The CollaborationReaders here may recall I’ve previously written about Ben Urwand’s book  The Collaboration: Hollywood’s Pact with Hitler. The first time was last June, in Still More to Learn about Corporations’ Complicity with the Third Reich, after the NY Times’ Jennifer Schuessler wrote a preview story on Urwand, a young Australian* scholar, and his thesis: that major Hollywood studios, including many of its key moguls including Jack Warner, Samuel Goldwyn, and Louis B. Mayer, worked with the Third Reich to make their movies acceptable to the Nazis, thus permitting them to continue being shown to German audiences. Urwand contends this “collaboration” started before WWII, and continued during the war itself. The book has now been officially published, and as I expected, there is criticism of it and the author. I know from my involvement with independent scholar Edwin Black‘s IBM and the Holocaust: The Strategic Alliance Between Nazi Germany and America’s Most Powerful Corporation (2001), that writers who tackle big targets get the most criticism. Moreover, Urwand is something of an unconventional scholar–he holds no teaching position, is a Junior Fellow of of the Society of Fellows at Harvard University, and has a biography that includes time spent as a member of the successful rock n’ roll band, The Attachments.

Vociferous criticism has come from New Yorker film critic David Denby, and film historian David Thomson. I respect both of them as writers, but Denby’s claim that much of what’s in the book was already known, is not accurate. Urwand’s sources included archives and business records that no English-speaking historian had ever worked with, so how can the book fail to contain new material? Even if it were correct, can there no new interpretations of previously examined events? Though I don’t agree with the jaded Denby or the skeptical Thomson, I don’t consider them to be arguing in bad faith.

However, some of the other commentary has been way over the top, and coming from questionable sources replete with big credibility issues. For instance, a grandniece of Louis B. Mayer, Alicia Mayer,* who keeps the family flame burning with a website called Hollywood Essays, is campaigning to discredit Urwand’s book, and is getting some coverage doing so. Outlets covering her should ask about and report on the large personal stake she has in seeing her great-uncle exonerated by history. Her comments ought to be viewed with great skepticism. There is a slight hysteria in her attitude, as in the opening line of one piece, she pleads with readers: “I need your help. Imagine for a moment that your family has been accused of collaborating with Hitler and the Nazis.” Her plaint doesn’t address the substance of the book, only suggests how horrible is to be a descendant of someone accused of bad conduct in business. In a bizarre twist, she’s even going after the publicity firm that’s working with Urwand and Harvard University Press:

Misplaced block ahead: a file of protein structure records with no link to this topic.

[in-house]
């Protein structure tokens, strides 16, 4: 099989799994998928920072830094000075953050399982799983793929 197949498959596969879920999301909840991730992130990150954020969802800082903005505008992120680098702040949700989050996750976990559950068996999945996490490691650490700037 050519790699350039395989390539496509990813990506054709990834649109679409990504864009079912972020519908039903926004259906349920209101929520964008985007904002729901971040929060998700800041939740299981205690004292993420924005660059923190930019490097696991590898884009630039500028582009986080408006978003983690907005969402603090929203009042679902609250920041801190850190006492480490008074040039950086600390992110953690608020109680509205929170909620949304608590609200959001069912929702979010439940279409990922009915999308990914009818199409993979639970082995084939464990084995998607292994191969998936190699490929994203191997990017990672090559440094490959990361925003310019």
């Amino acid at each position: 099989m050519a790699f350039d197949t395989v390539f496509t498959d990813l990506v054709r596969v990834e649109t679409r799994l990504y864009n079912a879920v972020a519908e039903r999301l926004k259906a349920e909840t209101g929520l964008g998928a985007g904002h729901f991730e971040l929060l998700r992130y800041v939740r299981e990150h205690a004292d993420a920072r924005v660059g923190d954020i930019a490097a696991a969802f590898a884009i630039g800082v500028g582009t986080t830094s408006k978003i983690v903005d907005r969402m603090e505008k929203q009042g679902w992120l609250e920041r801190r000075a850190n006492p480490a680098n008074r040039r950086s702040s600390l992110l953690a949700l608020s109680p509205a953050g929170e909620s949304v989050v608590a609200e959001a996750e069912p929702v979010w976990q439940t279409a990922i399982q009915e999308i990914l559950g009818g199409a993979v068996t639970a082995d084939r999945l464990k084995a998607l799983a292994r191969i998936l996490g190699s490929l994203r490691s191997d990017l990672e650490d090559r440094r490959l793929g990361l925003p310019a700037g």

“After a cunning and manipulative pre-launch campaign by Goldberg McDuffie Communications (GMC) for Ben Urwand’s The Collaboration: Hollywood’s Pact with Hitler, which resulted in odd, gushing ‘reviews’ for the book back in late June, the tide has now turned and negative reviews (scroll down) are flowing just as the book is released. Even as an editor, it never occurred to me that book publicity could have a dark side but Lynn Goldberg, Megan Beatie and Kathleen Zrelak of GMC have orchestrated interviews, coverage and appearances for the perennially grim-looking Urwand, that will in hindsight appear unworthy at best, and sinister at worst.”

This is weird, ad hominem crap that should utterly disqualify the party slinging the stuff from being taken at all seriously.

An underlying subtext here, which probably explains some of the vituperation directed toward Urwand, is that while he is himself Jewish, some people question his motives in laying blame on the men that ran some of the big studios, who happened to be Jewish, as if no co-religionist should find fault with a fellow member of the tribe. Such parochial defensiveness is an extreme response to a scholar’s work. Personal unease over the charge that Jewish moguls in Hollywood let personal self-interest drive their policy toward the Third Reich is blinding some critics from giving a fair reading to Urwand’s book.

There’s even one attack from a blogger* who seeks to call in to question Urwand’s Jewishness because it was reported he ate a lobster salad (non-kosher) during an interview with a reporter. Alicia Mayer, along with Denby demanded that Urwand’s Harvard University Press withdraw the book from distribution, “correct” it according to their reading of it, and then only then re-release it! Were such steps ever taken it would be an appalling abuse of free speech and the moral right of an author to follow historical evidence and publish the results as they see fit.

Urwand and his book do have defenders. Among them are Sir Richard Evans, Regius Professor of History and President of Wolfson College at Cambridge University, a leading figure in the study of 20th Century Germany. He endorsed The Collaboration with the statement below that is printed on the book and continues to defend it vigorously, especially on his twitter feed, @RichardEvans36.

“Full of startling and surprising revelations, presented in exemplary fashion, without any moralizing or sensationalism. The Collaboration shows how Hollywood and especially the big studios went along with German demands to censor movies not only before but especially after the Nazi seizure of power.” 

I will continue to write about Urwand’s book in the weeks to come, as I complete my own reading of it. Meantime, here’s a video of Urwand discussing his work.

 * Oddly, Australia is a recurring motif here, as Urwand, Alicia Mayer, and the blogger who questioned why Urwand was eating lobster salad are all from Australia. Please note I have chosen not to link to the websites of Alicia Mayer and the other blogger from Australia.